Save for a few individual ditties the first music I heard as a child was the stuff we call (and always have called for that matter) rock n roll. I found it loud, rhythmic and compelling and I still do. But it’s still just a label, and some of my favourite musicians often gave me problems of location in record shops because they crossed musical boundaries. Rock n roll wasn’t in fact new music at all- what is? It was ground breaking in its way though- the first time white singers had adopted black rhythms. Absurd as it sounds white and black musicians had been played on different radio stations, and those who were brave enough to play in mixed-race bands had to stay in different hotels while on tour.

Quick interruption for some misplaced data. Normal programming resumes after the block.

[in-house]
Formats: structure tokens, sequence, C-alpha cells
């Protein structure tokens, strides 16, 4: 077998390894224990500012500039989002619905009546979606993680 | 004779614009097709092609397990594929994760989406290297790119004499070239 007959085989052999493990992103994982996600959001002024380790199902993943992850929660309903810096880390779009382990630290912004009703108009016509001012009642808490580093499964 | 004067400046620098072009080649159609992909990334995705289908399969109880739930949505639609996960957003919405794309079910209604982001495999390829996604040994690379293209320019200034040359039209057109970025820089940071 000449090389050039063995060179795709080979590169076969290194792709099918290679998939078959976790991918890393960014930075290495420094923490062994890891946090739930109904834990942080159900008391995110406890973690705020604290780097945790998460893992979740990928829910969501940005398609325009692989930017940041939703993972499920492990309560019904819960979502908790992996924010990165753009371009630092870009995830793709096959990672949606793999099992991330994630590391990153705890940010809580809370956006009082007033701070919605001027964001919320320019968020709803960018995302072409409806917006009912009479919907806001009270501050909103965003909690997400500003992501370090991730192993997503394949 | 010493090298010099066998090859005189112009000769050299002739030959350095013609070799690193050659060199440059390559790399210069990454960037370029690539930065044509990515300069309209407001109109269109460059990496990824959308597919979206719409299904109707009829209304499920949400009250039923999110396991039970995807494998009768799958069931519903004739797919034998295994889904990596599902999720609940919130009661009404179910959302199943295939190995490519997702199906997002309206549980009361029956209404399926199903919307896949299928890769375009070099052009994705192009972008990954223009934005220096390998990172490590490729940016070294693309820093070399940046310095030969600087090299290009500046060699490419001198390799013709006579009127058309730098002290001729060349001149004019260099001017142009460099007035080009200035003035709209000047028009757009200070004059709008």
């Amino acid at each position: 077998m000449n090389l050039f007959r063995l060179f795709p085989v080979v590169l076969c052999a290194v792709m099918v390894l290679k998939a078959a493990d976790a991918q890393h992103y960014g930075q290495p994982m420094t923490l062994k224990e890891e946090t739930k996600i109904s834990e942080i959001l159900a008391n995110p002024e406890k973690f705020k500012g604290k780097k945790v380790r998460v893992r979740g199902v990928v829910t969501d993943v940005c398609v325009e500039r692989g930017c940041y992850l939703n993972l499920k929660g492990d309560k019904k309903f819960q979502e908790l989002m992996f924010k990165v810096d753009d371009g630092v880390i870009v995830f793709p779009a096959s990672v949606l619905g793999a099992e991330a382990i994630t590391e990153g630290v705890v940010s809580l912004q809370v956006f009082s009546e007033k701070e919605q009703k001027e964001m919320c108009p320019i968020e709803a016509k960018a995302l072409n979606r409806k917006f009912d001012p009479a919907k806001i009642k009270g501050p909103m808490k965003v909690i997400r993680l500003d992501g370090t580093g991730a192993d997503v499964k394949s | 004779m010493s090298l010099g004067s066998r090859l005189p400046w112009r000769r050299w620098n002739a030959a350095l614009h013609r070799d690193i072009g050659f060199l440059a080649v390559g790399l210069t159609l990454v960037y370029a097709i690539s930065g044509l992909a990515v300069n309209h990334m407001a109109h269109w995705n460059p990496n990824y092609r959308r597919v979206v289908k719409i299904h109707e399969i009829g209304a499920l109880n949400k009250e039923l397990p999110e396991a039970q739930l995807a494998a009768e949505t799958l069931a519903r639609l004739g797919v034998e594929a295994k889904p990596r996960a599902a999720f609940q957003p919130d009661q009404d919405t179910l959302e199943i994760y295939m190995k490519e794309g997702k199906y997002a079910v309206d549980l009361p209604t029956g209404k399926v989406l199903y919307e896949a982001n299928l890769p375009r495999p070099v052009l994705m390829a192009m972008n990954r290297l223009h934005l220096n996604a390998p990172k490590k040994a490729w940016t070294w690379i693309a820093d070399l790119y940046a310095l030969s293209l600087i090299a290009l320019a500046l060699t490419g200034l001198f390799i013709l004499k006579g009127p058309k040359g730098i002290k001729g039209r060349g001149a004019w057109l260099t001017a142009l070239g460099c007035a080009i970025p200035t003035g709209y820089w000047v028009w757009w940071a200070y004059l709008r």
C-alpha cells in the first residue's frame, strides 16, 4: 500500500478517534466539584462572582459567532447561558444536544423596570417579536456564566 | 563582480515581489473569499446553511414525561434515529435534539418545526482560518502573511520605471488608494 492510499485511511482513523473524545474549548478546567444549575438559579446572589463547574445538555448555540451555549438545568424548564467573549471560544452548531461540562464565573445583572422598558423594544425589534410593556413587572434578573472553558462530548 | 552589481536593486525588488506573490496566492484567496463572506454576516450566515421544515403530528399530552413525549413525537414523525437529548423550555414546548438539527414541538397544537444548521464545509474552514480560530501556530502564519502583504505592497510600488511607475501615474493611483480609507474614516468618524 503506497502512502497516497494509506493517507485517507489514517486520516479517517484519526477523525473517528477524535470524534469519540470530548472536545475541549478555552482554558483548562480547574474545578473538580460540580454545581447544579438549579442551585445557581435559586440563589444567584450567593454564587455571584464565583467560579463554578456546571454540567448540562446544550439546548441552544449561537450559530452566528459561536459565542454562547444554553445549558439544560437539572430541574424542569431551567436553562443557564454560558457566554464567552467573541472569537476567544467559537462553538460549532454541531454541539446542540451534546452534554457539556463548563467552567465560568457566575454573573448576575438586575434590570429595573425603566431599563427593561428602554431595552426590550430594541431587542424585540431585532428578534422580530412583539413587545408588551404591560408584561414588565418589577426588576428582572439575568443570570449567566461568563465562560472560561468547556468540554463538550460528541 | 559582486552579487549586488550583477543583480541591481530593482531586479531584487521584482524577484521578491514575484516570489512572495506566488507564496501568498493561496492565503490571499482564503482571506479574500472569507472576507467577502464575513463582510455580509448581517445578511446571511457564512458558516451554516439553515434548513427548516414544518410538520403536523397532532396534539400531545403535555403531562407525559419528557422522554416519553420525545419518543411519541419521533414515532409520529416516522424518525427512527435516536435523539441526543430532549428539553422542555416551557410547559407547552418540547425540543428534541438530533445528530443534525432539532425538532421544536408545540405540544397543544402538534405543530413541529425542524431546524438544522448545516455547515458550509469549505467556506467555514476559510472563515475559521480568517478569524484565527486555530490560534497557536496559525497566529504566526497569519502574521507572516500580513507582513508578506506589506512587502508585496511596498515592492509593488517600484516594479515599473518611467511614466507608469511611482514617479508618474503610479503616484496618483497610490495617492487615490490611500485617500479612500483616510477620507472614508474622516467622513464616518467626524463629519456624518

As a child I didn’t know rock n roll’s rich hinterland but I’ve spent many happy years since researching it. Indeed my favourite “rock n roller” pre-dated the creation of the music as defined above. So at the end of the day if you like something it doesn’t much matter if you call it “rhythm and blues” or “rock n roll” or whatever you like. This was the sort of foot-tapping music I grew up with and I love it to this day.
There’s so much wonderful black music behind rock n roll, some of which I may treat to you some day, but the country music to which most of the young white rock n rollers basically subscribed to could be equally exciting. I really wonder if modern Nashville has ever improved on this sort of stuff:
By Ian Craine